Hidden in Plain Sight - Elaine Froese | Canada’s Farm Whisperer | Your go-to expert for farm families who want better communication and conflict resolution to secure a successful farm transition


Hidden in Plain Sight

by | Jul 15, 2010 | Uncategorized

“Hidden in Plain Sight”

A wedding on New Year’s eve at Redvers, Saskatchewan led us to Sylvestre’s B&B, home of Andre and Lorna Sylvestre. Andre’s boyhood farm home is now his refuge to fix up Massey tractors, and entertain houseguests. He also helps another farmer with harvest. Lorna enjoys grinding flour for her homemade bread, picking berries for jelly, and meeting folks who find the “bald prairie” very invigorating!

So what’s hidden in plain sight at your farm? Anne Anderson, a Texan rancher and speaker shared her insights:

  • dog-training and quail hunting
  • country clay shoots at $100 per person!
  • photo clinics on wildlife and wildscapes. Find at least five different bird species they can photograph!
  • bow-hunting competition and campouts.
  • outfitter partnerships to provide accommodation
  • Jeep Jambouree /Chevy Suburban riding down dry creek beds.
  • “In the Country Weekend Workouts”
  • Mini-camps where you learn to shoot skeet, tie fishing flies, do hunter safety or host a nature camp for science teachers. A writer’s getaway…do you offer peace and quiet?
  • Special species birding, observing nesting areas, migratory birds, eagles , bluebirds.
  • Mountain bike trails for young professionals or family groups.

Anderson is a marketing specialist and she encourages farm folks to identify a target audience and communicate with them. The return on investment (ROI) is what the customer will pay. People in Texas would pay $110US /day to ride bike trails. Birders have huge upscale income, and baby boomers want activities that take them back to their roots.

Folks who reside in the hot and humid US might enjoy the dry air and big skies of Redvers Saskatchewan! Young professionals are seeking adventure, exercise ,and fresh air fun. Families are looking for special things that they can do together.


  1. Look at your assets with rose coloured glasses. When I visit a farm, I encourage folks to appreciate the unique architecture, landscape, and wonderful sky canopies. Your rural lifestyle is unique! Many things we take for granted, city folks are willing to pay for!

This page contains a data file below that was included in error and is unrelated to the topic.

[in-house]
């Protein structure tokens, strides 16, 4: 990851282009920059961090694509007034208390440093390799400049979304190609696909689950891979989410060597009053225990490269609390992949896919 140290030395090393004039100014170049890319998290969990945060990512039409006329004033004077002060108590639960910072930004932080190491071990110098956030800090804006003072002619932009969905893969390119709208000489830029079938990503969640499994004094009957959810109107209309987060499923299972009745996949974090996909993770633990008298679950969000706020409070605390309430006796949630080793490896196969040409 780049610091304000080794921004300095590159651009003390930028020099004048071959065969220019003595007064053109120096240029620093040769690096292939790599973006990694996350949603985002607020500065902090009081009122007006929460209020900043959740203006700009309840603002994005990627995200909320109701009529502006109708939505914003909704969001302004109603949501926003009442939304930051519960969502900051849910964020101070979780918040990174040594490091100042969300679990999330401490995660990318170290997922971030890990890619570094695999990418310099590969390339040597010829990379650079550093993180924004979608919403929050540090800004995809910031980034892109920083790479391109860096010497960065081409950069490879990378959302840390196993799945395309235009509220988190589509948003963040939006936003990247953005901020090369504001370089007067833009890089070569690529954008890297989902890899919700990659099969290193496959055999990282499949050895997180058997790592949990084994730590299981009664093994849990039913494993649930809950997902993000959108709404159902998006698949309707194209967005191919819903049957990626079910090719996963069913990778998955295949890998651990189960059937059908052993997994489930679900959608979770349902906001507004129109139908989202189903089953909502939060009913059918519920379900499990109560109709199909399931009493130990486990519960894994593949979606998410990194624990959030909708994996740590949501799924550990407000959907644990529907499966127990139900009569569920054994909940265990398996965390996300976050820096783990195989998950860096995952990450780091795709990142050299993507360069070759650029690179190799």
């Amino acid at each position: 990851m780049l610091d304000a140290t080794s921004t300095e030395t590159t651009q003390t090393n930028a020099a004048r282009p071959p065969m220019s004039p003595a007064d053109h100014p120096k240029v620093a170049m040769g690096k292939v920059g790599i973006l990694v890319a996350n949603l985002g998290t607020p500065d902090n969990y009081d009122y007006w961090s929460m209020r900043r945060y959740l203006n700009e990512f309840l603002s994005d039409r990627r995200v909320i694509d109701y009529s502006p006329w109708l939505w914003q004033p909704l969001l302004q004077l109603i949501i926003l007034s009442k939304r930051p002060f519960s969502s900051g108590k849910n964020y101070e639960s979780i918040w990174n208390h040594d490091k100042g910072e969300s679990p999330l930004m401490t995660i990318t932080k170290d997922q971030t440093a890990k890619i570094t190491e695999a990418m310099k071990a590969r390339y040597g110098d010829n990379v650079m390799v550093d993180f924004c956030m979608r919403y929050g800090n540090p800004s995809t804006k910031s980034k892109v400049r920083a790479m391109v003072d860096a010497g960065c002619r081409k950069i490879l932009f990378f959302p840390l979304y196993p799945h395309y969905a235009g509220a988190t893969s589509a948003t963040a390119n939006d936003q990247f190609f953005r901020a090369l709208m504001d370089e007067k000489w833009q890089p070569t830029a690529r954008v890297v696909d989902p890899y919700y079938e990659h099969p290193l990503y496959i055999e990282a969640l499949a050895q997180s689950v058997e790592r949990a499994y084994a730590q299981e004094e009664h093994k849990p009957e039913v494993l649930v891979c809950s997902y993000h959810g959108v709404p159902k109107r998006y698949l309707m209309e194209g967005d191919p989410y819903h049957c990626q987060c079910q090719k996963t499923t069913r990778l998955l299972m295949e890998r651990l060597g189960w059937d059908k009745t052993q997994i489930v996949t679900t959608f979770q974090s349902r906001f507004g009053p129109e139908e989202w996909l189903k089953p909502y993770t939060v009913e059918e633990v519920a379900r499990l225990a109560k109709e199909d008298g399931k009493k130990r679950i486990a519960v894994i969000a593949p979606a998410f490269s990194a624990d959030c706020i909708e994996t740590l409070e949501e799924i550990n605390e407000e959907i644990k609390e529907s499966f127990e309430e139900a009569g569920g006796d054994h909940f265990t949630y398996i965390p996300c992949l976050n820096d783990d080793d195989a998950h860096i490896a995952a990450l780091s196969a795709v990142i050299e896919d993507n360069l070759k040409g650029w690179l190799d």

2. Remember the most receptive audiences while you look at your property.
  3. Take a friend along, someone from local chamber of commerce or economic development group.
  4. Research the internet to define target audiences and how they communicate through advertising. Check out retirement community newsletters, targeted publication features, travel and camera clubs, writer’s groups, outfitter associations, bike and auto clubs.
  5. Find a friend or partner from your target audience without compromising your criteria for a partnership alliance.
  6. Do the numbers. A rough financial performance plan with costs, what people will pay, and “make ready costs” for trail cutting, port-a-potty, and picnic areas. Make a business plan.
  7. Find a mentor and guests to try out your idea.
  8. DECIDE. Do you have the time , sufficient ROI and customer access?.

“Failure is due to unrealistic expectations and over zealous delivery of the opportunity, “says Anderson. She stresses the need to bridge the gap with sufficient market development and market access. You need to have a contingency plan for weather, and help people feel good about travel to your location.

Diversifying your family farm business may have minimal costs, if you can see what is hidden in plain sight on your farm. For practical helps, and great networking, plan to attend the Direct Farm Marketing Conference in Brandon, Manitoba February 25-26. Call Susan Nicoll at 204-376-3306 or http://www.gov.mb.ca/agriculture/news/direct.html.

I’ve attended several Direct Farm Marketing conferences, and always come away with new ways of looking at our business. With the farm income crunch, and the need to create fun on the farm, perhaps the best investment you can make on the farm is learning for you! Call me when you find a real pair of rose-coloured glasses!


Elaine Froese farms very close to the Whitewater Bird Refuge area. Boissevain now has an annual bird festival to celebrate this wonderful natural resource.

Follow Elaine on Social for More Helpful Farm Family Advice!


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